The East African business institution needs to be strengthened for development and more diversified commodities; this is to improve more sectors for open markets both locally and internationally.
Regional integration in the East African community has so far improved regional peace internally and externally building prospects for a richer market on the global focus.
The East African Affairs in conjunction with the Ministry of Labour are therefore determined to ensure provisions for regional security and to tackle major challenges which are competition and unemployment.
“Economic competition should not lead to conflicts among member states of the EAC and regional economic integration infrastructure development should core, “said Ambassador Muthaura.
Muthaura was speaking at a hotel in Nairobi on Thursday in a meeting for EAC integration process emphasising on the need for interconnectivity of movement across the border for easy business affairs.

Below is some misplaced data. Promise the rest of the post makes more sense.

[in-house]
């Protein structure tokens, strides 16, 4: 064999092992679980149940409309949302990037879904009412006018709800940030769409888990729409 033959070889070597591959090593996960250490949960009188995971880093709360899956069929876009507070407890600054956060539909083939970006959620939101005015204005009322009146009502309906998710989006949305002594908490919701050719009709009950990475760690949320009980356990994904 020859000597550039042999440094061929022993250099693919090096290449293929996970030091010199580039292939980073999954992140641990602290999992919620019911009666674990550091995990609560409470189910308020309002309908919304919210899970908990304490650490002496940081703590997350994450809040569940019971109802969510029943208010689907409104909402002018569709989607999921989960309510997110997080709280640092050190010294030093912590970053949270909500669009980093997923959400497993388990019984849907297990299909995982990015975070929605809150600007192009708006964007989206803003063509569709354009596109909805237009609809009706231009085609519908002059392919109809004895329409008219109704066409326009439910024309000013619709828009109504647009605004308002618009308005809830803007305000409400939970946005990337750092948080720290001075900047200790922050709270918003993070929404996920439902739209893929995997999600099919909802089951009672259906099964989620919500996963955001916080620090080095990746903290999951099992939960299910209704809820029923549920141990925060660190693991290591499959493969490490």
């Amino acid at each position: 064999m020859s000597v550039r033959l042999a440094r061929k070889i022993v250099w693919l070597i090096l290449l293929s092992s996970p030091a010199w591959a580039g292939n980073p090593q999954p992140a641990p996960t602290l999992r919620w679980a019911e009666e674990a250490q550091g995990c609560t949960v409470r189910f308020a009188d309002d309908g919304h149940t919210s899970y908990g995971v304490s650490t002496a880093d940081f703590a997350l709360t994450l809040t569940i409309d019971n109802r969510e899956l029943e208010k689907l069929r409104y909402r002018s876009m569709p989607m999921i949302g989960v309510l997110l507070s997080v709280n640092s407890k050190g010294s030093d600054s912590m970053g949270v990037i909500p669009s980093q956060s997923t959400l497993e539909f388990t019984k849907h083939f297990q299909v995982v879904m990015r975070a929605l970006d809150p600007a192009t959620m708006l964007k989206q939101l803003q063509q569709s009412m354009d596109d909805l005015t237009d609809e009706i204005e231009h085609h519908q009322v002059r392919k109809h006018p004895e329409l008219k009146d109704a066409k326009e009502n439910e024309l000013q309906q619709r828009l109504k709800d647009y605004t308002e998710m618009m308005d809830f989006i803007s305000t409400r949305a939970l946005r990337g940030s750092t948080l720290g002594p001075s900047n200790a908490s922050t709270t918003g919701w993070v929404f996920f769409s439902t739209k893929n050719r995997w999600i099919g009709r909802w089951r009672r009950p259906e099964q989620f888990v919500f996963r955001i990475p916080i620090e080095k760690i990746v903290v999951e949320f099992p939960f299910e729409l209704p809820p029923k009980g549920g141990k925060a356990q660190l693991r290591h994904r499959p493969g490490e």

The Chairman of Lamu Port Southern Sudan –Ethiopia transport articulated that peace in the neighbouring countries has contributed immensely to economic growth.
Kenya’s interest in the EAC is strategic in a number of ways for instance securing destination for expertise human capital by investing in EAC open borders, innovative diplomacy, fast tracking of regional framework and coherent policy framework focusing on 47 counties.
The key areas of focus to harmonise policies include the EAC Monetary Union, political federation, trends in exports and imports and the entire integration process.
The EAC forms 25% of market in economy in the East African region whereas Africa alone forms 40% and other markets form 14% in trade and services through financial, distribution, tourism and transport services.
The entire affair is aimed at fulfilling the role of parliament in driving Kenya’s national interest in togetherness with the East African region.